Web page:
2. A resistor, again in unusual packaging. If its burnt out the
    voltage could be causing the sparks seen jumping across the inner
    cylinder.
    3. Dare i say it "spark gap suppressor"? Who manufacturers such
    devices?

    Thanks everyone, any more thoughts are gratefully received.
    Stan
     
  10. John

    John Guest

    For search terms, try gas discharge and/or gas plasma suppressors

    Raychem, Tyco, Littlefuse.

    Maybe this will get you going: http://www.mouser.com/catalog/629/457.pdf

    Good luck!

    John
     
  11. But all of those look like what they are!



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  12. Rich Grise

    Rich Grise Guest

    It doesn't look like any MOV I've ever seen. Actually, it looks like
    a multilayer chip capacitor (MLCC?) in a glass envelope.

    I have no idea how to read the stripes, however. )-;

    Thanks,
    Rich
     
  13. Rich Grise

    Rich Grise Guest

    That pretty much takes care of that - it's a MLCC in a glass package.
    Maybe designed to be very lossy, like a whole snubber in one 2-pin part.

    Cheers!
    Rich
     
  14. it looks like a carbon film resistor in a glass package. That is very
    bizarre.


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  15. It doesn't look like anything I've ever seen. Until it is ID'd you've got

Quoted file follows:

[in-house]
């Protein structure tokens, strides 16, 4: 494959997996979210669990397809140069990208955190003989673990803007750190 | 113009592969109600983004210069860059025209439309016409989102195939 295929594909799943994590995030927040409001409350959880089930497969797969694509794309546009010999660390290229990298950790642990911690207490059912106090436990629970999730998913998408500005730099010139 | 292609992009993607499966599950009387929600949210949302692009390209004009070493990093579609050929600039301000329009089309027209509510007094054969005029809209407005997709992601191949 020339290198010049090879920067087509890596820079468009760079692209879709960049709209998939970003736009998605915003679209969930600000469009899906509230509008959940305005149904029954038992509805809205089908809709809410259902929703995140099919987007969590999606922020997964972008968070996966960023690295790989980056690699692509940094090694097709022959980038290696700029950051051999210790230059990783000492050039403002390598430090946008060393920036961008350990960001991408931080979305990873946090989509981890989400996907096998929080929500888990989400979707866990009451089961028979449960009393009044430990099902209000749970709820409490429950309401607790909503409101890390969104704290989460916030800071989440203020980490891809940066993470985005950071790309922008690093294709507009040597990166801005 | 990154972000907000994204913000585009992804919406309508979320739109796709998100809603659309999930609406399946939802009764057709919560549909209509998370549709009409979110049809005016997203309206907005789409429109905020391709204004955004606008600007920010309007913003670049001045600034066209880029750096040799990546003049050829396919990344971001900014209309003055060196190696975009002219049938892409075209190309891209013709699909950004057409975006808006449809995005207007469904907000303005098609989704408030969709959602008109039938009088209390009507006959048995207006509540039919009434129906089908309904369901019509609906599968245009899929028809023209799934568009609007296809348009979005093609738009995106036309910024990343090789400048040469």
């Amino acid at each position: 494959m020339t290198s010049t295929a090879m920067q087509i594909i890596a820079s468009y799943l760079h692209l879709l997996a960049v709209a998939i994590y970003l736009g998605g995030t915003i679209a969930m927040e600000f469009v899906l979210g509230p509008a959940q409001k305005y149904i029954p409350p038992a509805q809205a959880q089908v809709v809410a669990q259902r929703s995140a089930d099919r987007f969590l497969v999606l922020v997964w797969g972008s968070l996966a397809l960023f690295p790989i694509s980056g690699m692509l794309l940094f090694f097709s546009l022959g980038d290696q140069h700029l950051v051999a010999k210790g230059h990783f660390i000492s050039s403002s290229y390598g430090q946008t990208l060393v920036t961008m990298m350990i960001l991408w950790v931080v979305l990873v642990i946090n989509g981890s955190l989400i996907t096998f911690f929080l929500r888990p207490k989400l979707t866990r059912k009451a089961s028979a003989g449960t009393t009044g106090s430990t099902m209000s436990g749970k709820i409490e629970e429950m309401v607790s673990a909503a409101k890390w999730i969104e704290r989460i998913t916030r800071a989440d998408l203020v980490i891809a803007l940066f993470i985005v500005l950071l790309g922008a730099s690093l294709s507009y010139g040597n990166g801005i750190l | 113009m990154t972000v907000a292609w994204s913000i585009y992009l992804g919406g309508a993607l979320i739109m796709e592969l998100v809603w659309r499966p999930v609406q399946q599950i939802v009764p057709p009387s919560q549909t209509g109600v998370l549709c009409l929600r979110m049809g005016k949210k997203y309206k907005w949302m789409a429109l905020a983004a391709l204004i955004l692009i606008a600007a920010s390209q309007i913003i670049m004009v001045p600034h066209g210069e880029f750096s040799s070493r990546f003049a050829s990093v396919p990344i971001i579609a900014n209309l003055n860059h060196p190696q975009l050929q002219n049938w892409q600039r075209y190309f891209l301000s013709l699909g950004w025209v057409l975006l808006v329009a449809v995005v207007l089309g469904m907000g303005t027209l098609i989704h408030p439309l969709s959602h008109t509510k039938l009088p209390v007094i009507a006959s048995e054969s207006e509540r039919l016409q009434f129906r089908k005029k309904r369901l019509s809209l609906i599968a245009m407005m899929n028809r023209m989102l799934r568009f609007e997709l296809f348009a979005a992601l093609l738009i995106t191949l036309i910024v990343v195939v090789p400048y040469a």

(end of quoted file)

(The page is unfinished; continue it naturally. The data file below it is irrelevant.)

me.



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  16. Eeyore

    Eeyore Guest

    Did you not see the legent on the reverse of the pcb ?

    I imagine it must be some kind of breakdown diode.

    Graham
     
  17. Guest

    It's a Sg-Gap sg99b3en.
     
  18. Robert Baer

    Robert Baer Guest

    I think that is what i said, that the red thinggie is truly a MOV,
    but if you look at the designations at tbe bottom of the board where
    there are *no* "space limitations", the R and Z designators are
    bass-ackwards.
     
  19. Robert Baer

    Robert Baer Guest

    I agree, that glass encapsulation is rare and unusual.
    The "most recent" glass encapsulated resistors i saw was about 30 or
    so years ago, and those were Victoreen gigohm and up resistors for
    ionization chamber electronics and similar very low current tube devices.
     
  20. Robert Baer

    Robert Baer Guest

    ?? A search on all of that or either half gave nothing.
    Whazzit?